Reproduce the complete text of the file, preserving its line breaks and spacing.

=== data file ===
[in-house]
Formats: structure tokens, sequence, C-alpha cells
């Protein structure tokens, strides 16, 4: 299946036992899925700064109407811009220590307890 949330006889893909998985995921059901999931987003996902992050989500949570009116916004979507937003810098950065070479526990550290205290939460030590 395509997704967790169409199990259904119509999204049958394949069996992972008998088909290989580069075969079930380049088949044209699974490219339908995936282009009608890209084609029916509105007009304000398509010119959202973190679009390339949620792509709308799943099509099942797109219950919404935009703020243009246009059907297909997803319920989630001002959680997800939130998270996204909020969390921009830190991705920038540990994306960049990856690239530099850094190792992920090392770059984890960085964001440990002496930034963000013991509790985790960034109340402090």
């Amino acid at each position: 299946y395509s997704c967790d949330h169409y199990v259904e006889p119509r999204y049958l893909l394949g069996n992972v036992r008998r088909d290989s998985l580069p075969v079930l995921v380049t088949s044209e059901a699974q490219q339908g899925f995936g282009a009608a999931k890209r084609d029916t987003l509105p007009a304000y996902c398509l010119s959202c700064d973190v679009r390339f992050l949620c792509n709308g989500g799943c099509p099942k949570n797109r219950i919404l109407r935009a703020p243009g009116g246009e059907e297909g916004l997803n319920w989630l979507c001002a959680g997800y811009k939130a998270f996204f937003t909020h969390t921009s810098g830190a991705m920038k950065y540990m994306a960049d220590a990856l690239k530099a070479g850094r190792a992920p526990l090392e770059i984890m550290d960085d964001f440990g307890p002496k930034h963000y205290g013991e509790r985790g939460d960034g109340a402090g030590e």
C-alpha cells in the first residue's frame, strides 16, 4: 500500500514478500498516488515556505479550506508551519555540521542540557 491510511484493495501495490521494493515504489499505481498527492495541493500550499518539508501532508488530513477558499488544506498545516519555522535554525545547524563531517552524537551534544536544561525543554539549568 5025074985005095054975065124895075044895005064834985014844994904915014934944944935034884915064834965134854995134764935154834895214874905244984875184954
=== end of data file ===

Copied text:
[in-house]
Formats: structure tokens, sequence, C-alpha cells
């Protein structure tokens, strides 16, 4: 299946036992899925700064109407811009220590307890 949330006889893909998985995921059901999931987003996902992050989500949570009116916004979507937003810098950065070479526990550290205290939460030590 395509997704967790169409199990259904119509999204049958394949069996992972008998088909290989580069075969079930380049088949044209699974490219339908995936282009009608890209084609029916509105007009304000398509010119959202973190679009390339949620792509709308799943099509099942797109219950919404935009703020243009246009059907297909997803319920989630001002959680997800939130998270996204909020969390921009830190991705920038540990994306960049990856690239530099850094190792992920090392770059984890960085964001440990002496930034963000013991509790985790960034109340402090």
């Amino acid at each position: 299946y395509s997704c967790d949330h169409y199990v259904e006889p119509r999204y049958l893909l394949g069996n992972v036992r008998r088909d290989s998985l580069p075969v079930l995921v380049t088949s044209e059901a699974q490219q339908g899925f995936g282009a009608a999931k890209r084609d029916t987003l509105p007009a304000y996902c398509l010119s959202c700064d973190v679009r390339f992050l949620c792509n709308g989500g799943c099509p099942k949570n797109r219950i919404l109407r935009a703020p243009g009116g246009e059907e297909g916004l997803n319920w989630l979507c001002a959680g997800y811009k939130a998270f996204f937003t909020h969390t921009s810098g830190a991705m920038k950065y540990m994306a960049d220590a990856l690239k530099a070479g850094r190792a992920p526990l090392e770059i984890m550290d960085d964001f440990g307890p002496k930034h963000y205290g013991e509790r985790g939460d960034g109340a402090g030590e």
C-alpha cells in the first residue's frame, strides 16, 4: 500500500514478500498516488515556505479550506508551519555540521542540557 491510511484493495501495490521494493515504489499505481498527492495541493500550499518539508501532508488530513477558499488544506498545516519555522535554525545547524563531517552524537551534544536544561525543554539549568 5025074985005095054975065124895075044895005064834985014844994904915014934944944935034884915064834965134854995134764935154834895214874905244984875184954